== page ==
In order for cocaine (in plastic bag at bottom) to be converted to crack, several supplies are needed.
Cocaine-exposed babies also tend to have smaller heads, which generally reflect smaller brains.
Some studies suggest that cocaine-exposed babies are at increased risk of birth defects, including urinary-tract defects and, possibly, heart defects.
While tolerance to the high can occur, users might also become more sensitive (drug sensitization) to cocaine's local anesthetic (pain killing) and convulsant (seizure inducing) effects, without increasing the dose taken; this increased sensitivity may explain some deaths occurring after apparent low doses of cocaine.
However, this claim has been contested: Morgan and Zimmer wrote that available data indicated that "...smoking cocaine by itself does not increase markedly the likelihood of dependence....
Using sophisticated technologies, scientists are now finding that exposure to cocaine during fetal development may lead to subtle, yet significant, later deficits in some children, including deficits in some aspects of cognitive performance, information-processing, and attention to tasks—abilities that are important for success in school.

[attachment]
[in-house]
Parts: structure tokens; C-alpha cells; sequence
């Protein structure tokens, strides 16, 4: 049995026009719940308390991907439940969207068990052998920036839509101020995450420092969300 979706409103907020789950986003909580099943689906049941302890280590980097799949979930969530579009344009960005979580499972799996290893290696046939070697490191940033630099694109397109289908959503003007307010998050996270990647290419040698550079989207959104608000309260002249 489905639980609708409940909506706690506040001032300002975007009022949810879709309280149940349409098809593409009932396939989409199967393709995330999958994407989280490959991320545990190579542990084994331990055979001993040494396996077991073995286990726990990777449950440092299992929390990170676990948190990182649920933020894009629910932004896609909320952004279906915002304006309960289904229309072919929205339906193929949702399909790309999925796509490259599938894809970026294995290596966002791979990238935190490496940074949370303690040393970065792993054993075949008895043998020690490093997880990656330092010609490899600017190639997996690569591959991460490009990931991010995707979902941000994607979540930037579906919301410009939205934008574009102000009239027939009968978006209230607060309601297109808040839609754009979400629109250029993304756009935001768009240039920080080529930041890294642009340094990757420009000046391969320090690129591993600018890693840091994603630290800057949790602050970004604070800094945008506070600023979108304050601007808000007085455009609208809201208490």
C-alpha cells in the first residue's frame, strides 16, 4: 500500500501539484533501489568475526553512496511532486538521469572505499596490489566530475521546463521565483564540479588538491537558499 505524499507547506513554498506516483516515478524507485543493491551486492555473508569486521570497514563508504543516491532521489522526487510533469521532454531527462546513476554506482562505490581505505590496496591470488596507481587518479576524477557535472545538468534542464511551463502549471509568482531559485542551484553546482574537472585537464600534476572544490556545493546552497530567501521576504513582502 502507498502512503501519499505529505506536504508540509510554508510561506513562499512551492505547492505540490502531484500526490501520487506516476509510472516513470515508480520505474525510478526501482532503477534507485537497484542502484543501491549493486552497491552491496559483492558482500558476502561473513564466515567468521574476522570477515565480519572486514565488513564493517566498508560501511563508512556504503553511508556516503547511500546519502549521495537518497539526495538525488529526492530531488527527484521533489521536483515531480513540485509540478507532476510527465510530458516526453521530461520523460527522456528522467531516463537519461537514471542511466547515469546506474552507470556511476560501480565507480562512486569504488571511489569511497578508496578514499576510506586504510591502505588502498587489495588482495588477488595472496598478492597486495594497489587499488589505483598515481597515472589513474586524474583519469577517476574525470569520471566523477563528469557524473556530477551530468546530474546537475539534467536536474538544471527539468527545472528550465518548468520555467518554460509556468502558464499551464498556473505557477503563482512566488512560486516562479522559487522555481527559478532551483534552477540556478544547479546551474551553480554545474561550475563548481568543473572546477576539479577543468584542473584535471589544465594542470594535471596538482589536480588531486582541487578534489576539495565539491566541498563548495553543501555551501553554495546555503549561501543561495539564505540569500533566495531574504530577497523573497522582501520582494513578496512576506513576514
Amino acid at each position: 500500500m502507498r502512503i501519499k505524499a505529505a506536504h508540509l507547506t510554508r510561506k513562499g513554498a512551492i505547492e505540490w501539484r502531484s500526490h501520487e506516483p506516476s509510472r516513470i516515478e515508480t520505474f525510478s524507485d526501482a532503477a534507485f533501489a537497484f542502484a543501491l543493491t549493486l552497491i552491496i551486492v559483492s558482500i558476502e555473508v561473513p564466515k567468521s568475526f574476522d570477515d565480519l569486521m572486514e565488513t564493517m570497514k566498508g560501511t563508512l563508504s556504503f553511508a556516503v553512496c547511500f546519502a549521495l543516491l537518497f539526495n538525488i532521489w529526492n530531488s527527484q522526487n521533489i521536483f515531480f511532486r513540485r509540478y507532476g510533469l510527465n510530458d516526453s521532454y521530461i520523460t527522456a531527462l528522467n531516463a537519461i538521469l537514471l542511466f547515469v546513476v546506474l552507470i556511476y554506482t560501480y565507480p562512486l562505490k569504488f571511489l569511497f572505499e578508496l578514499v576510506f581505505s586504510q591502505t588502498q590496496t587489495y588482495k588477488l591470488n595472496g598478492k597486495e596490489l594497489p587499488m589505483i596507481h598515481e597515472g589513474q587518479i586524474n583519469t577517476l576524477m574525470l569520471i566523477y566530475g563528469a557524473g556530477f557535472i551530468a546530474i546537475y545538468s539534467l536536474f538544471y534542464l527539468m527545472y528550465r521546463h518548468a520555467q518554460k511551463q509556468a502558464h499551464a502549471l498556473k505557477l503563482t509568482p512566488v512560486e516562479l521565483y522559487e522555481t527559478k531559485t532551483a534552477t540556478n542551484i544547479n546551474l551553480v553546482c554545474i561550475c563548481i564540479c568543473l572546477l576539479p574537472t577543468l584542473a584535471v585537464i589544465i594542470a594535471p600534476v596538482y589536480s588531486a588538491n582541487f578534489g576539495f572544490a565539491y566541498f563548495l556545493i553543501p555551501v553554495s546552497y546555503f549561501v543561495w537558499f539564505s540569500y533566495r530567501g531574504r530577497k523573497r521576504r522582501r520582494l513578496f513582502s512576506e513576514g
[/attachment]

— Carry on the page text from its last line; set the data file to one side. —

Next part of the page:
There are also warnings about the threat of breastfeeding: "It is likely that cocaine will reach the baby through breast milk." The March of Dimes advises the following regarding cocaine use during pregnancy: Cocaine use during pregnancy can affect a pregnant woman and her unborn baby in many ways.This pulls the oil up and spins it, allowing air to set and dry the oil, and allows the maker to roll the oil into the rock-like shape.Crack vaporizes near temperature 90 °C (194 °F), Crack cocaine can also be injected intravenously with the same effect as powder cocaine.This process is frequently done with baking soda (sodium bicarbonate), water, and a spoon.Once mixed and heated, the bicarbonate reacts with the hydrochloride of the powder cocaine, forming free base cocaine and carbonic acid (H prevents the reaction from reversing back to cocaine hydrochloride.As a result, cocaine-exposed babies are more likely than unexposed babies to be born with low birthweight (less than 5.5 lb or 2.5 kg).